It also struck me as a bit strange that TIME would title their cover piece as: “Pope Francis, the People’s Pope”.  Who else’s would he be, exactly?  The title brings to mind the media-induced wailing that occurred upon the death of Diana, “The People’s Princess”, and betrays a fundamental lack of understanding of the role of the Supreme Pontiff in the Church.

I would imagine that the present Holy Father himself would be the first to say that the real “Person of the Year”, and indeed of every year, is of course Jesus Christ.  Pope Francis is simply His instrument, charged with the (unenviable) duty of shepherding His flock.  In imitation of Christ, the Pope tries to follow the instruction given at the Last Supper that “I have given you a model to follow, so that as I have done for you, you should also do.  Amen, amen, I say to you, no slave is greater than his master nor any messenger greater than the one who sent him.” (St. John 13:15-16)  From what I have seen so far, this Pope is doing an excellent job of making all of us feel decidedly uncomfortable about whether we are being a useful servant.

At the same time however, one needs to be careful in noting that being elected pope does not mean that one becomes a saint.  There are many saintly popes, for example Pope St. Damasus I whose feast day is today, and there are also many less-than-saintly ones.  There are popes who were personally popular but spiritually lazy, and popes possessing great personal sanctity whom no one particularly liked.  It is far too soon for us to have an assessment of Pope Francis’ papacy, which is not even a year old.  Whatever secular attention this Pope is receiving at the moment, his personal popularity among those who would never darken the door of a church, let alone a confessional, is completely irrelevant if that is all it remains.

And here, like it or not, is where you come in.  It would be ludicrous to suggest that it is solely Pope Francis’ job to get people in the pews.  How very easy it is to armchair quarterback this Pope and say, he should be doing this or he should not be doing that, thereby setting yourself up as your own sort of Antipope.  Yet if you are not out there evangelizing to others, in the myriad of ways by which one can do so in one’s daily life, I will not be particularly impressed by your prognostications on whether Pope Francis will create women cardinals or rent out the Papal Apartments for parties.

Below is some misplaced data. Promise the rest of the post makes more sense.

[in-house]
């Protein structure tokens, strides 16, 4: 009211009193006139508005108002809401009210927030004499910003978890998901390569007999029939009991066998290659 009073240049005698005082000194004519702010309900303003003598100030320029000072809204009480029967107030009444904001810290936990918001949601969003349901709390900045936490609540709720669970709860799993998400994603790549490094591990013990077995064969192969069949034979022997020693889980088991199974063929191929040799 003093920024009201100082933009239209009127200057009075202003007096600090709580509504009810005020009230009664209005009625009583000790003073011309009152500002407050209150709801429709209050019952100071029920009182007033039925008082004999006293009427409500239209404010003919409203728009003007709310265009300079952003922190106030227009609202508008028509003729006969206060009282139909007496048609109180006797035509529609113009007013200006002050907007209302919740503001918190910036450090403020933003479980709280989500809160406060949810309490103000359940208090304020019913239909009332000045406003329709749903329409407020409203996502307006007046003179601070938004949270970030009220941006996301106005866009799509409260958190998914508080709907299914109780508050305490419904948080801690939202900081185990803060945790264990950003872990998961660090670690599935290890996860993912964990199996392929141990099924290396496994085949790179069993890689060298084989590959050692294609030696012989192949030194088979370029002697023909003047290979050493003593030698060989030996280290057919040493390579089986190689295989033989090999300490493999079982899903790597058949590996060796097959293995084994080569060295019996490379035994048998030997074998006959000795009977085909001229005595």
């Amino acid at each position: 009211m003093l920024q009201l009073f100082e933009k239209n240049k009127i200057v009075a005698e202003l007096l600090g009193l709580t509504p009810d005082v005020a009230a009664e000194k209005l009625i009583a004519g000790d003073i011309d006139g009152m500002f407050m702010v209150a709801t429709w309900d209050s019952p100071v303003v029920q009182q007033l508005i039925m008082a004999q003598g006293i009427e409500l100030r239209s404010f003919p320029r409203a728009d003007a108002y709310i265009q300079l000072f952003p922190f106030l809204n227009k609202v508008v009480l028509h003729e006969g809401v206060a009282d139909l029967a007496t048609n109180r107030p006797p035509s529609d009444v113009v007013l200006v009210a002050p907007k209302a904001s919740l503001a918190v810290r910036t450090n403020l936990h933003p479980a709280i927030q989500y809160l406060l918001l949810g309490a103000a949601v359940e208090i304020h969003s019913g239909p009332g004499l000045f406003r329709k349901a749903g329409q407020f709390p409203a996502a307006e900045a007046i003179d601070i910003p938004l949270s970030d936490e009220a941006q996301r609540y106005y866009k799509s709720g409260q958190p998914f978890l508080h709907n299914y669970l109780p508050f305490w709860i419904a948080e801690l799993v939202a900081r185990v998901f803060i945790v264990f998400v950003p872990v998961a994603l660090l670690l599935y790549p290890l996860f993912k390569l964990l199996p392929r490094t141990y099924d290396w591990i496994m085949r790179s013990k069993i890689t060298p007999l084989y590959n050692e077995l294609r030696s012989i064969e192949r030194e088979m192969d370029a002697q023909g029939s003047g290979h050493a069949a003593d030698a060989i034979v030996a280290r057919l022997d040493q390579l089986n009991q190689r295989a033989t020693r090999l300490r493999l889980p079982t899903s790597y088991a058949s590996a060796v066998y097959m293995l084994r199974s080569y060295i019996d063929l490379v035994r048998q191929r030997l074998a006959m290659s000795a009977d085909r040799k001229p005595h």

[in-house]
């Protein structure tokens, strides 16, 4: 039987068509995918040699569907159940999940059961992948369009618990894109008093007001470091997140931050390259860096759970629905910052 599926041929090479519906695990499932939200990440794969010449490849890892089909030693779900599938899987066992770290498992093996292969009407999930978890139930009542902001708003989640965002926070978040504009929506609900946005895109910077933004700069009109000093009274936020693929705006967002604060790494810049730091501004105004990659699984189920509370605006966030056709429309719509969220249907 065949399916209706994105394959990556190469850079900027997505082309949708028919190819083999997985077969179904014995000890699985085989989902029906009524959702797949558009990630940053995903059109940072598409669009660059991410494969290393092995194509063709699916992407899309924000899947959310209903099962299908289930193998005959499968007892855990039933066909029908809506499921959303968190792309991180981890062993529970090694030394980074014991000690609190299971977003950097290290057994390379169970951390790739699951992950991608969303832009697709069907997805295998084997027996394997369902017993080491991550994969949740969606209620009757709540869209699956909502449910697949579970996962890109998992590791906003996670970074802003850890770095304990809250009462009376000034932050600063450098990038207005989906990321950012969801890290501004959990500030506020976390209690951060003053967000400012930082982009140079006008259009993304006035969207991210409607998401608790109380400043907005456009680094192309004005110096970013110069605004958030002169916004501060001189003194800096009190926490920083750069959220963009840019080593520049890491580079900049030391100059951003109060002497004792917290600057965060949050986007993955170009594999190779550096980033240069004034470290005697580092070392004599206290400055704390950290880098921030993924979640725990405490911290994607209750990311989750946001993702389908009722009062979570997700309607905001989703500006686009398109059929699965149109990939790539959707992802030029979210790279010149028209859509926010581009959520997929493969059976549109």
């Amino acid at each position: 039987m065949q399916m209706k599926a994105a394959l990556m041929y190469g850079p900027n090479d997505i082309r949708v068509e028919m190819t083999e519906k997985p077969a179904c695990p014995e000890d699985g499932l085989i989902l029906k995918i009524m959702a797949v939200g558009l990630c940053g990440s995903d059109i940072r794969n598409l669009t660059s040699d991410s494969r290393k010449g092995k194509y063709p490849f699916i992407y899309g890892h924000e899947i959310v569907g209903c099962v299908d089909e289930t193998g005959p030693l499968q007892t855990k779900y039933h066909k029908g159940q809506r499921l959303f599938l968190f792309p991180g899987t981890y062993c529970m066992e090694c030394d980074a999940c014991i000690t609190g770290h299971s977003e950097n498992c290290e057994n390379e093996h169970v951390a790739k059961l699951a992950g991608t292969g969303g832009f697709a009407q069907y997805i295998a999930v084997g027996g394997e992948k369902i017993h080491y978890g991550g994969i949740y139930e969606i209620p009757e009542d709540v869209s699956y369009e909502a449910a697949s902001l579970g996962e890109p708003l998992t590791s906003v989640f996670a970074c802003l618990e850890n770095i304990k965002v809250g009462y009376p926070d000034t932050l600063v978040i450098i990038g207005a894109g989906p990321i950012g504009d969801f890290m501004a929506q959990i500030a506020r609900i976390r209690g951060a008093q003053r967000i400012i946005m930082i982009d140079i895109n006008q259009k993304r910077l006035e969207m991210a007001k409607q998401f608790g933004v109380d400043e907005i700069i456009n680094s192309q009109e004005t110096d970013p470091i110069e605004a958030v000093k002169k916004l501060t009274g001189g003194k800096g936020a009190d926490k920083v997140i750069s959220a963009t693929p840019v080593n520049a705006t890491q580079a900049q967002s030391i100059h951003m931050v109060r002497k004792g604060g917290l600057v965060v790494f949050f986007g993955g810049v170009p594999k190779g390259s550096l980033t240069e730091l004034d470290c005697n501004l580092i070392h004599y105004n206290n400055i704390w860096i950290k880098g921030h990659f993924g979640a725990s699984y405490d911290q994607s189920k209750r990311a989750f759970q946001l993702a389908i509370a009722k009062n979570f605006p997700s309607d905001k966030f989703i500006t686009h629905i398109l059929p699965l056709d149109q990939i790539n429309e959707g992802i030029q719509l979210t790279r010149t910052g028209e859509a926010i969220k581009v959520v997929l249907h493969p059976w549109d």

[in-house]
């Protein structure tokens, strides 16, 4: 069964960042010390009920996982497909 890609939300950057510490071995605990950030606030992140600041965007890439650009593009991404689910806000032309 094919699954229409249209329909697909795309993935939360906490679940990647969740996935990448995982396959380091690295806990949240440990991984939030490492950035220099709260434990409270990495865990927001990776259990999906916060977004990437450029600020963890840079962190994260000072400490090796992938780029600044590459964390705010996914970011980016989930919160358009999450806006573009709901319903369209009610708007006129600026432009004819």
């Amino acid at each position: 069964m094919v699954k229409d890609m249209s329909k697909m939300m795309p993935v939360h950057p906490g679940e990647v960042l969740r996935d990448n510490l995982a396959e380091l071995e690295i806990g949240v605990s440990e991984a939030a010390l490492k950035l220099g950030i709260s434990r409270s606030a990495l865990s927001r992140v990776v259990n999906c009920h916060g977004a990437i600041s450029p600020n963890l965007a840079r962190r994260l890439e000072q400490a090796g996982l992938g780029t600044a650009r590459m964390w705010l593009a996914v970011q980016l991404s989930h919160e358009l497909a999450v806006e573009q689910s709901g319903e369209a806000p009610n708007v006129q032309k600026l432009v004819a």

Truthfully the TIME honor is not so terrible, as far as back-handed compliments go.  However now that everyone at the office or the grocery store is talking about the head of the Catholic Church, you have an opportunity to flesh out the very incomplete portrait painted by this magazine and the secular media in general.  For in the end, not surprisingly, TIME got it wrong.  The theme of this papacy is clearly not, “Who am I to judge?”, but rather, “Come and see.”

TIME

Thank You, Holy Father

Like much of the world, when I learned that Pope Benedict XVI had decided to abdicate the Throne of St. Peter and retire to a life of prayer, I was initially both shocked and saddened.  Almost immediately however, so much of the commentariat was focused on conspiracy theories as to why he was stepping down, or who the new Pope would be, that it was too easy to get sucked into speculations which will ultimately prove futile in assessing his Papacy, or of prognosticating the future of the Church.  As I pointed out in an interview I gave yesterday, the Pope has visibly grown more frail over the past year or so – he is after all in his mid-80’s – and those who are trying to second-guess what the Conclave will do are more likely than not going to be wrong.  So rather than pay attention to what the so-called mainstream media reports about the Holy Father’s decision, or respond to what dissenting “experts” argue the Church must do next in order to satisfy their own personal political agendas, allow me to thank Pope Benedict for what I see as some of the great accomplishments of his pontificate.

One of the great legacies which this Pope will leave for future English-speaking Catholics in particular, has to do with one of the most fundamental aspects of what it means to practice one’s faith, and that is in repairing some of the translation problems with both the mass itself and in the lectionary.  Whenever you translate from one language to another, it is never going to be absolutely perfect, particularly when you are shifting from Latin to English.  The work to bring the mass in English as close as possible to that of the text in Latin is something which all of us will benefit from for the foreseeable future.